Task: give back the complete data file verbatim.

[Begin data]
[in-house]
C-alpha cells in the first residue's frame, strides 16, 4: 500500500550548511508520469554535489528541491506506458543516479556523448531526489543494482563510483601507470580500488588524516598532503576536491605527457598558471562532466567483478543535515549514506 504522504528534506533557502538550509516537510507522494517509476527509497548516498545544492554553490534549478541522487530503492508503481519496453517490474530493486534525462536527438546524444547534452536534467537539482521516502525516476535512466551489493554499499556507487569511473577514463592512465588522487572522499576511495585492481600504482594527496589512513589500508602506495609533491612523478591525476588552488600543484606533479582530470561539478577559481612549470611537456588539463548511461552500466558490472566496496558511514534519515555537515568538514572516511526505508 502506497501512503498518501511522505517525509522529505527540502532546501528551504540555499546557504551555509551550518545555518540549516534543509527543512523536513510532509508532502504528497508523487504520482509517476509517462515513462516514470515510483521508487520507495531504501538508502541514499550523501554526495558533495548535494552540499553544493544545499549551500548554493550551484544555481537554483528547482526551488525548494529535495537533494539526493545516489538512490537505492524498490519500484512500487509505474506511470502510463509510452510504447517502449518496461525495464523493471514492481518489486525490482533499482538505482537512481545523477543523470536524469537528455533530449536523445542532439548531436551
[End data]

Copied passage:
[in-house]
C-alpha cells in the first residue's frame, strides 16, 4: 500500500550548511508520469554535489528541491506506458543516479556523448531526489543494482563510483601507470580500488588524516598532503576536491605527457598558471562532466567483478543535515549514506 504522504528534506533557502538550509516537510507522494517509476527509497548516498545544492554553490534549478541522487530503492508503481519496453517490474530493486534525462536527438546524444547534452536534467537539482521516502525516476535512466551489493554499499556507487569511473577514463592512465588522487572522499576511495585492481600504482594527496589512513589500508602506495609533491612523478591525476588552488600543484606533479582530470561539478577559481612549470611537456588539463548511461552500466558490472566496496558511514534519515555537515568538514572516511526505508 502506497501512503498518501511522505517525509522529505527540502532546501528551504540555499546557504551555509551550518545555518540549516534543509527543512523536513510532509508532502504528497508523487504520482509517476509517462515513462516514470515510483521508487520507495531504501538508502541514499550523501554526495558533495548535494552540499553544493544545499549551500548554493550551484544555481537554483528547482526551488525548494529535495537533494539526493545516489538512490537505492524498490519500484512500487509505474506511470502510463509510452510504447517502449518496461525495464523493471514492481518489486525490482533499482538505482537512481545523477543523470536524469537528455533530449536523445542532439548531436551